(CNN) -- When gunfire erupted at Marjory Stoneman Douglas High School in February, paramedics sped toward the school, sirens blaring. As they got closer, the magnitude of the carnage became evident.
The streets were packed with police cars and ambulances, some blocking the roads. The shooter's whereabouts remained unknown, adding to the chaos and uncertainty.
The Coral Springs-Parkland Fire Department released audio recordings Thursday that show first responders scrambling at the scene of shooting that left 17 people dead.
"This is going to be a big event," a fire department commander told a dispatcher. "And see if I can have somebody contact all the area hospitals. Just let them know that we have an incident and we may be sending patients in all directions, so they should start preparing for it."
The Coral Springs-Parkland Fire Department released the documents at the request of several journalism outlets, including CNN.
Here are the key points from the recordings:
Some rescuers couldn't get to the school
Dozens of police cars and ambulances descended on the Parkland, Florida, school. At some point, some vehicles were blocking others.
"It's an absolute mess, absolutely nuts," a rescuer told a dispatcher. "It is completely closed down. PD needs to close down everything from Sawgrass (Expressway) north because there is no movement there whatsoever."
"It's absolutely... it's a zoo," he added.
Parents raced to search for students
Law enforcement officers were searching for the shooter, not knowing if he was still armed or in school grounds. Paramedics were loading ambulances, trucks and even golf carts with gunshot victims. Some parents were searching for their children.
"If anyone is in contact with PD, we are going to need a perimeter around the school. We have parents running in the building," a commander told dispatch.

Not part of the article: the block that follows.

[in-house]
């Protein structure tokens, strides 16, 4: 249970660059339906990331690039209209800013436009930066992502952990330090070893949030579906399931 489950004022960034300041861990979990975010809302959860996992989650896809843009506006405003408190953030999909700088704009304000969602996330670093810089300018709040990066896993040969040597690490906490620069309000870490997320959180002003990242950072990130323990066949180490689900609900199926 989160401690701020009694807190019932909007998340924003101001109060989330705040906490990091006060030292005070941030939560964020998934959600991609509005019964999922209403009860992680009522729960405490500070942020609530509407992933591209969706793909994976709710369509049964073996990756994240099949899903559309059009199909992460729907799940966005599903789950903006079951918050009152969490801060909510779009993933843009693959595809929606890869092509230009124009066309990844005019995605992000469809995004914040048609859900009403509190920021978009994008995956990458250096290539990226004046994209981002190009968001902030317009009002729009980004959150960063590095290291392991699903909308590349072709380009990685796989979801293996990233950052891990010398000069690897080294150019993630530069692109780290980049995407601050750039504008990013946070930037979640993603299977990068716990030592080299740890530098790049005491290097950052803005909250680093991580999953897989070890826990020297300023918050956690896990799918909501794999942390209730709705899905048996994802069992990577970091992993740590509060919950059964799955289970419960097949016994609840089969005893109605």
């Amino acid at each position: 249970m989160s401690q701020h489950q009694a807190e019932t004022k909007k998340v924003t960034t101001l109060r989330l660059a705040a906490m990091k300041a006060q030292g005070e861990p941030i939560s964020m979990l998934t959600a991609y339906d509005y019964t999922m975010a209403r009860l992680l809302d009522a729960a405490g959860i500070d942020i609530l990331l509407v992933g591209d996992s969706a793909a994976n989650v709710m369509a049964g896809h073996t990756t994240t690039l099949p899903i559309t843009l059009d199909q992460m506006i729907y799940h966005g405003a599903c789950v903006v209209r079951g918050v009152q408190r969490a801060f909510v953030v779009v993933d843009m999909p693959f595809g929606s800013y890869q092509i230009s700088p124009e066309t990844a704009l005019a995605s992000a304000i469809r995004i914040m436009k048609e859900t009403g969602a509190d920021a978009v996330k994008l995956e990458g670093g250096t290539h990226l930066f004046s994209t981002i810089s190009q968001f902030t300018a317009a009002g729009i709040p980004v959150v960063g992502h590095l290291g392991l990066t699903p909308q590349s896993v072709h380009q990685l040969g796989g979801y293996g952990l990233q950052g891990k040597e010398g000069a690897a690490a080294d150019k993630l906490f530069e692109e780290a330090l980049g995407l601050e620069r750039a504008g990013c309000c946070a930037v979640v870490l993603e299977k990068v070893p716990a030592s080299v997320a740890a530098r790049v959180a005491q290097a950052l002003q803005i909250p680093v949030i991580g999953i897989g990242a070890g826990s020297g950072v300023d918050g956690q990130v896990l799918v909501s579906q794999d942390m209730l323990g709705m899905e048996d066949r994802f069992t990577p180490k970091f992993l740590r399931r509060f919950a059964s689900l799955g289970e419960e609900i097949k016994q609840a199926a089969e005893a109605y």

Agencies could not communicate among each other
Law enforcement officers from two different agencies descended on the scene and discovered their radios didn't work correctly. The fire department could not communicate with them, either.
Police officers were calling rescue workers directly because they couldn't get through dispatch, a dispatcher said.
The Broward County Sheriff's Office had said their radio system "can become impaired when an excessive number of users access the system."
Dispatchers were frustrated
A dispatcher became frustrated when they could not get information from law enforcement.
"Here's the situation," a dispatcher told a rescue worker. "Broward County is handling this. They have not relayed any information to us where the command post is. We've been attempting to get this information repeatedly and do not know."
Manhunt prevented rescue helicopter from helping injured
A rescue helicopter initially responded to the shooting when several rescuers requested airlifts. With law enforcement still looking for the shooter, paramedics could not risk it.
"I'm being asked where you guys would like the landing zone for the trauma hawk," a dispatcher asked.
"We can't put the bird down yet due to an active hazard," a commander replied.
It's unclear where the helicopter eventually landed near the school.
™ & © 2018 Cable News Network, Inc., a Time Warner Company. All rights reserved.
- Parkland paramedics delayed by chaos at school, new audio recordings reveal
- Man charged with fighting paramedic, police officers
- Paramedic: People should take air quality alert seriously
- Nutella discount sparks chaos in French supermarkets
- Parkland school shooting surveillance video released
- School delays due to cold weather
- School delays: Why and how they're enforced
- School closings and delays due to weather
- School delays, closings and business re-openings
- Pervasive anti-gay discrimination revealed at Oregon school